Your letter I sent to Mr. Brockway soon after it reached me, and I rather think he took a copy of it, and I wish it inay move our committee to get up petitions, and to induce the auxiliaries to get up petitions to Parliament to propose to other nations the creation of a tribunal to settle international disputes, without appeal to arms. The plan is so feasible and rational, that I should think, that it would be approved by every considerate nind. A volume of our tracts has, I believe, been presented to the distinguished foreigners who have come over to the coronation of our young Queen, or for other parposes. They have been professedly kindly received, and have been acknowledged by kind and friendly replies, especially by Marshal Soult. Some or all of these answers will appear in the Herald.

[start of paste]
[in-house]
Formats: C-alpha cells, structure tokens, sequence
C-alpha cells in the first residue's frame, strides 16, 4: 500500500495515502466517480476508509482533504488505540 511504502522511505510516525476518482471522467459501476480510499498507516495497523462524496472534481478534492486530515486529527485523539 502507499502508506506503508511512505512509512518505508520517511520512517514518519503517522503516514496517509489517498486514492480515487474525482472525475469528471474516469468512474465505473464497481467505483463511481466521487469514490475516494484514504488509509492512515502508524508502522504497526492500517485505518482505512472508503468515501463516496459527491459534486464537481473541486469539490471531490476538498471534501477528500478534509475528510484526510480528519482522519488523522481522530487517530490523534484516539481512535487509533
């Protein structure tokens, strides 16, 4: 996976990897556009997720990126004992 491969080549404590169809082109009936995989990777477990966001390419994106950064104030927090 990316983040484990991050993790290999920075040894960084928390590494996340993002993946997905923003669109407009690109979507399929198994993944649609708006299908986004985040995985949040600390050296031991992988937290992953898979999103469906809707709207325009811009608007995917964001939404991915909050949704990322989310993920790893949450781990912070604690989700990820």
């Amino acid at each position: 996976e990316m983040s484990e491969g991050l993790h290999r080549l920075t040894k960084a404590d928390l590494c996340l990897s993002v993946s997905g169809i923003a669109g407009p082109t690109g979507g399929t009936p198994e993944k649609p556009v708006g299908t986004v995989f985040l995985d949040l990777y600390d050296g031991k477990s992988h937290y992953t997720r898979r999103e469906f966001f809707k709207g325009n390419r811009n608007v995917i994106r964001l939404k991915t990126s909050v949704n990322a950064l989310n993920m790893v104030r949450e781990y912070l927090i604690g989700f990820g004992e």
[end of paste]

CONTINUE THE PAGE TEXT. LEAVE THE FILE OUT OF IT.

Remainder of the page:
Further extracts from Mr. Ladd's Letter.
New York, Dec. 5, 1838. I have visited, several times, the theological seminary here. There are several warm peace men there, and they sent a committee to request of the faculty leave for me to lecture to the scholars, but they were put off by what I think a misconstruction of the laws. It was no more than I expected; but it is the first time I ever was refused by a theological seminary.
Last night there was a sermon on Peace preached at the universalist meeting house. I was too much engaged to be present. I understood that about 40 signatures to the petition were procured.